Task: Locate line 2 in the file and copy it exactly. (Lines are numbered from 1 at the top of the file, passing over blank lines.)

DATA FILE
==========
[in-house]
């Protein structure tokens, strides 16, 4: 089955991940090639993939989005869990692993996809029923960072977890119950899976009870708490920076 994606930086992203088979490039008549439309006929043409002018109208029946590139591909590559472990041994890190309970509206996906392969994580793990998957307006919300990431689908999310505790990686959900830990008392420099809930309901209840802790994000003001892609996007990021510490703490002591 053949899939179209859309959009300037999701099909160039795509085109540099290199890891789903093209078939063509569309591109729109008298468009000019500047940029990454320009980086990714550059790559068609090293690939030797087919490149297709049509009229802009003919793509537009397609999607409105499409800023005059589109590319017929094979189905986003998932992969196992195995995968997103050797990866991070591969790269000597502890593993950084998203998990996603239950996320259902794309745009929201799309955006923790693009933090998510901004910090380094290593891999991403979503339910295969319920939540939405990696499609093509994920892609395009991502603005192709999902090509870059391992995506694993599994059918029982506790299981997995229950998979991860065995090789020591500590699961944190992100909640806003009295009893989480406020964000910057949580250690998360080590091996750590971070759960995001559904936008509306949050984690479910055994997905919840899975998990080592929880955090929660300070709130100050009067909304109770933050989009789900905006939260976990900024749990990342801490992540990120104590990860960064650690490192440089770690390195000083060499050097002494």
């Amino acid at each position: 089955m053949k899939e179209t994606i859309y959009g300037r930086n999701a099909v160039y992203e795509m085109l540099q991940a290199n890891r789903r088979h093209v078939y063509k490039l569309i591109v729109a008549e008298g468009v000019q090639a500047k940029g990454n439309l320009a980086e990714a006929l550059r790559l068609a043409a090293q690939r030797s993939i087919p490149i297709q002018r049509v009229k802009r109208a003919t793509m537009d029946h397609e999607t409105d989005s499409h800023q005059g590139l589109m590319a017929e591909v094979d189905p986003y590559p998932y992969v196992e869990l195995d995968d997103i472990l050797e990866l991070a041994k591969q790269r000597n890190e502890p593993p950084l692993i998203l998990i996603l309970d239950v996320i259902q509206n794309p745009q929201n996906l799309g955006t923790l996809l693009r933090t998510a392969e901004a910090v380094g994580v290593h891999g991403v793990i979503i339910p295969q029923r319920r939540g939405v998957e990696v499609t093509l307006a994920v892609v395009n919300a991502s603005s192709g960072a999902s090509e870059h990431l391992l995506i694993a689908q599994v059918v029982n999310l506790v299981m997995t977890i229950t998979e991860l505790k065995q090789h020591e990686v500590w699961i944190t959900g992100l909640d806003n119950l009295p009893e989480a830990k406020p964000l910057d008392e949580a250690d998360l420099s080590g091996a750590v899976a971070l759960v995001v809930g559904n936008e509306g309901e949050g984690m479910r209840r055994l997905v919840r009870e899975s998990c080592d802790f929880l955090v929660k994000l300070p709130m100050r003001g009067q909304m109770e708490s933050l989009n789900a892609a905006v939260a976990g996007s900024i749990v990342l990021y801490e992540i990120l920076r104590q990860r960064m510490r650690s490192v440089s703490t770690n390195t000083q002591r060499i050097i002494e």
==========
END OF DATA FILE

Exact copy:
């Protein structure tokens, strides 16, 4: 089955991940090639993939989005869990692993996809029923960072977890119950899976009870708490920076 994606930086992203088979490039008549439309006929043409002018109208029946590139591909590559472990041994890190309970509206996906392969994580793990998957307006919300990431689908999310505790990686959900830990008392420099809930309901209840802790994000003001892609996007990021510490703490002591 053949899939179209859309959009300037999701099909160039795509085109540099290199890891789903093209078939063509569309591109729109008298468009000019500047940029990454320009980086990714550059790559068609090293690939030797087919490149297709049509009229802009003919793509537009397609999607409105499409800023005059589109590319017929094979189905986003998932992969196992195995995968997103050797990866991070591969790269000597502890593993950084998203998990996603239950996320259902794309745009929201799309955006923790693009933090998510901004910090380094290593891999991403979503339910295969319920939540939405990696499609093509994920892609395009991502603005192709999902090509870059391992995506694993599994059918029982506790299981997995229950998979991860065995090789020591500590699961944190992100909640806003009295009893989480406020964000910057949580250690998360080590091996750590971070759960995001559904936008509306949050984690479910055994997905919840899975998990080592929880955090929660300070709130100050009067909304109770933050989009789900905006939260976990900024749990990342801490992540990120104590990860960064650690490192440089770690390195000083060499050097002494």